When a doctor delivers a misdiagnosis of cancer, the resulting damage can be incredibly harmful. Such misdiagnoses can result in mistakenly clearing a patient of cancer, or failing to accurately diagnose cancer, allowing it to worsen. A false positive could lead a patient to undergo unnecessary intensive medical treatment like chemotherapy or radiation treatment. Patients who suffer harm from misdiagnoses of cancer may have grounds for medical malpractice claims. Learn more by speaking with a qualified medical malpractice attorney in West Virginia.
What Is the Standard of Care?
The standard of care is the term used to denote the appropriate level of treatment a patient should receive for a specific medical condition. The medical community reaches consensuses regarding acceptable methods of care through extensive research, testing, and the results of experimental procedures. These methods adapt over time, but physicians must adhere to the standard of care for every patient and only deviate when they have reasonable justification to do so.
When it comes to diagnoses, attending physicians must use a differential diagnosis process to accurately determine a patient’s condition. Using differential diagnosis, a doctor will observe the patient’s vital signs and symptoms to create a short list of possible diagnoses. Many medical conditions share symptoms with others. For example, someone with the flu may mistakenly believe it is just a common cold due to the two conditions sharing similar symptoms.
After creating a list of possible diagnoses, the physician must use a process of elimination to deduce the actual cause of the patient’s symptoms and administer appropriate treatment. Physicians can test for cancer using many methods. A physician has a professional duty of care to investigate any signs of cancer in a patient and accurately rule it out as a possible diagnosis.
Filing a Lawsuit for Misdiagnosis
Medical malpractice claims are essentially personal injury claims filed against medical professionals. When these individuals fail to prevent patient harm or harm their patients through negligence, they are liable for the resulting damages. However, the plaintiff only has grounds for a lawsuit if the defendant’s error or negligence directly harmed the plaintiff or caused some type of tangible loss.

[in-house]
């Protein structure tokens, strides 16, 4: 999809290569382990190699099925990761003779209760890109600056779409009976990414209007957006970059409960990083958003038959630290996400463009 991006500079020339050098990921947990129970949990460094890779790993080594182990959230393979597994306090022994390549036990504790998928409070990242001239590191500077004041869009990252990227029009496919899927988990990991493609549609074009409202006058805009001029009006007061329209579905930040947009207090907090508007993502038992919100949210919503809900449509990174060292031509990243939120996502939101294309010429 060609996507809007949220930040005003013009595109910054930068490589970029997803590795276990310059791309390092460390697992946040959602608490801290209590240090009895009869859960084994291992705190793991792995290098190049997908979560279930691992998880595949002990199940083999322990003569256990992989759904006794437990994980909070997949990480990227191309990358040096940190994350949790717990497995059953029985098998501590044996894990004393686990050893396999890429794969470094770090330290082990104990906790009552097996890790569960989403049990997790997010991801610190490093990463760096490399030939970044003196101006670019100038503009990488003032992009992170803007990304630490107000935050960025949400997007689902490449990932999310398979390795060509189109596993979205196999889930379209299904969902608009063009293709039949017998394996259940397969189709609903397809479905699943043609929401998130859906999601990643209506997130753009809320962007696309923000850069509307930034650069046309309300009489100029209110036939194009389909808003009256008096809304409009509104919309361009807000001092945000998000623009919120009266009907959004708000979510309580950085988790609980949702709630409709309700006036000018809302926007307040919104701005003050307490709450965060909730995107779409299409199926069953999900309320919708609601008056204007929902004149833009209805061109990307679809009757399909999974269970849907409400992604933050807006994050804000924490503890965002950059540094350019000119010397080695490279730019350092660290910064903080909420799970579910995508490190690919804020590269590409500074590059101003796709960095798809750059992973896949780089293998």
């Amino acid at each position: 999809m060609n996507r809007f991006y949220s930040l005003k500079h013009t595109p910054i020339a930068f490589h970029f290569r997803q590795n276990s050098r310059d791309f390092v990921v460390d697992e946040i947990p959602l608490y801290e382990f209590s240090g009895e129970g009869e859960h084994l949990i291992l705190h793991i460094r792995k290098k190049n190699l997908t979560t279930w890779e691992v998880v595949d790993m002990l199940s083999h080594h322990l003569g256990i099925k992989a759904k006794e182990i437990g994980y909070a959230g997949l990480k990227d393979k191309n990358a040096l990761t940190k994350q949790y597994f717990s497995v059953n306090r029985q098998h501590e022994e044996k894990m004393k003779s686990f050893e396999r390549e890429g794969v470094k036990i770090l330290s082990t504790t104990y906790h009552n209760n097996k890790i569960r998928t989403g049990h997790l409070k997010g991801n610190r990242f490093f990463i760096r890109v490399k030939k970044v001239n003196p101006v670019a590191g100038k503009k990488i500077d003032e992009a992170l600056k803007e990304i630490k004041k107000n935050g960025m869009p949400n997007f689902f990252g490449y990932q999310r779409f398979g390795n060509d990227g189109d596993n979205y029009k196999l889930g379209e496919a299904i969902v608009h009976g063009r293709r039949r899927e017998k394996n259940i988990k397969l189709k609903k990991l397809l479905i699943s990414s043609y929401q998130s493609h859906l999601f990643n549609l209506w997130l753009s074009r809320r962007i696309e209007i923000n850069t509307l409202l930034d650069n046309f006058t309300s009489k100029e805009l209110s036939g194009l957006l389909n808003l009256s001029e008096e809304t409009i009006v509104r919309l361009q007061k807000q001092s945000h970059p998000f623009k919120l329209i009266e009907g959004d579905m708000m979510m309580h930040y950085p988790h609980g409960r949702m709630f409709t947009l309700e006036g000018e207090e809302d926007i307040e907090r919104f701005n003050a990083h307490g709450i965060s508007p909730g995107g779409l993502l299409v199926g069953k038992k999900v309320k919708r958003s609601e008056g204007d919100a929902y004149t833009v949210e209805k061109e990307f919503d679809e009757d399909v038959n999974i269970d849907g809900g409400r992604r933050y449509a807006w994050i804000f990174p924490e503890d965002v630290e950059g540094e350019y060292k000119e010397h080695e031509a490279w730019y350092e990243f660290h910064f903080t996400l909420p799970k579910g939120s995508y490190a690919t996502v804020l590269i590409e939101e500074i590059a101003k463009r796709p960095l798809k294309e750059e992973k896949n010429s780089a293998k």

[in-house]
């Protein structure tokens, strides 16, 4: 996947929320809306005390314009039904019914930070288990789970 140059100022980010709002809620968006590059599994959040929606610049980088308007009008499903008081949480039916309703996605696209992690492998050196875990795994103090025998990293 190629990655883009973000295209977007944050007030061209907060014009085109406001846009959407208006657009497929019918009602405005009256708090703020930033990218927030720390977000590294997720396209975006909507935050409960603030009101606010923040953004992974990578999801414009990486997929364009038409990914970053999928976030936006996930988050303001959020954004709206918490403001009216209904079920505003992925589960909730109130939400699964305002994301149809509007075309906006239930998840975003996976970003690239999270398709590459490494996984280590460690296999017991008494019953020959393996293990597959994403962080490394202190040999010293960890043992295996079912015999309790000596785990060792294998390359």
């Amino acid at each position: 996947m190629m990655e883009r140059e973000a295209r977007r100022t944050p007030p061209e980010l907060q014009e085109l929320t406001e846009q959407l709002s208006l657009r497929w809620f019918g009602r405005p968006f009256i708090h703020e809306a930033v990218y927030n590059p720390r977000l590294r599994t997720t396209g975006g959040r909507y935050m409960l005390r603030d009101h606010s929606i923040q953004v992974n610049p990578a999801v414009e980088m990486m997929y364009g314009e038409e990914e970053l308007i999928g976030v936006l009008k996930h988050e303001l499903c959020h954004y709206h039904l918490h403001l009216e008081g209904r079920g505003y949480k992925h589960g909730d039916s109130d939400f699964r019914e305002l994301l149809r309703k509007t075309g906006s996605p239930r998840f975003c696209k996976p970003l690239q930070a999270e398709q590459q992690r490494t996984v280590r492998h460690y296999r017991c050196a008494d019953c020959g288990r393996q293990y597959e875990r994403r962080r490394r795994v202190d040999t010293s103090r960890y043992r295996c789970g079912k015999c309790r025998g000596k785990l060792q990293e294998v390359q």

In a cancer misdiagnosis case, the harm done is not always clear. For example, if a doctor mistakenly gave a false negative to a patient and then followed up on the test a week later, noticed the error, and communicated the mistake to the patient, it is unlikely the extra week had a noticeable impact on the patient’s condition. However, it is possible for a misdiagnosis to cause serious problems in a very short amount of time, and the damage from a misdiagnosis of cancer can entail serious harm to the patient, such as allowing a cancerous tumor to escalate to an inoperable stage.
Proving Negligence in a Misdiagnosis Case
When a healthcare professional makes a diagnostic error that causes a patient harm, fault for the resulting damages may not automatically fall to the diagnosing physician. Doctors rely on lab technicians, specialists, and support staff members to assist with the diagnostic process.
Improperly calibrated laboratory testing equipment, negligent input from a specialist, or other human errors could lead to a misdiagnosis. The first step in a misdiagnosis case is determining the party responsible for the misdiagnosis and liable for the resulting damages.
The next step is proving the defendant failed to deliver an accurate diagnosis due to negligence.
For example, the plaintiff’s attorney could call on an expert witness with a professional background in oncology to testify as to whether the defendant used a sound diagnostic method. Expert witness testimony can help prove another similarly skilled professional in the same situation would have acted differently and prevented the diagnostic error.